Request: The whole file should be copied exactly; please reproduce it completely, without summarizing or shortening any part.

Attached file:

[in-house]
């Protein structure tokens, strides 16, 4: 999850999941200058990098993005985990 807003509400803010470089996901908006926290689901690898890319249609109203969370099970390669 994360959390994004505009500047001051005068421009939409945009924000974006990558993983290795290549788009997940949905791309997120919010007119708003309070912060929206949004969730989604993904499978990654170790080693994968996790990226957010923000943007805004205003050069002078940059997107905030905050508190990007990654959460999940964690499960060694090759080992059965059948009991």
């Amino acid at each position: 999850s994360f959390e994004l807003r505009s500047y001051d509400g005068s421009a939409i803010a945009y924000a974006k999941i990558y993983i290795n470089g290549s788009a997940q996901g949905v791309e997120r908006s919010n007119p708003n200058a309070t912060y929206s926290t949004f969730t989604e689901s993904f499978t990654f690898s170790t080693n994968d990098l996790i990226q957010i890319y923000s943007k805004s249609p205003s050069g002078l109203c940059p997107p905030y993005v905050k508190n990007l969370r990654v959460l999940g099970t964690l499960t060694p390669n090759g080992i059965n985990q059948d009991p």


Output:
[in-house]
């Protein structure tokens, strides 16, 4: 999850999941200058990098993005985990 807003509400803010470089996901908006926290689901690898890319249609109203969370099970390669 994360959390994004505009500047001051005068421009939409945009924000974006990558993983290795290549788009997940949905791309997120919010007119708003309070912060929206949004969730989604993904499978990654170790080693994968996790990226957010923000943007805004205003050069002078940059997107905030905050508190990007990654959460999940964690499960060694090759080992059965059948009991």
């Amino acid at each position: 999850s994360f959390e994004l807003r505009s500047y001051d509400g005068s421009a939409i803010a945009y924000a974006k999941i990558y993983i290795n470089g290549s788009a997940q996901g949905v791309e997120r908006s919010n007119p708003n200058a309070t912060y929206s926290t949004f969730t989604e689901s993904f499978t990654f690898s170790t080693n994968d990098l996790i990226q957010i890319y923000s943007k805004s249609p205003s050069g002078l109203c940059p997107p905030y993005v905050k508190n990007l969370r990654v959460l999940g099970t964690l499960t060694p390669n090759g080992i059965n985990q059948d009991p």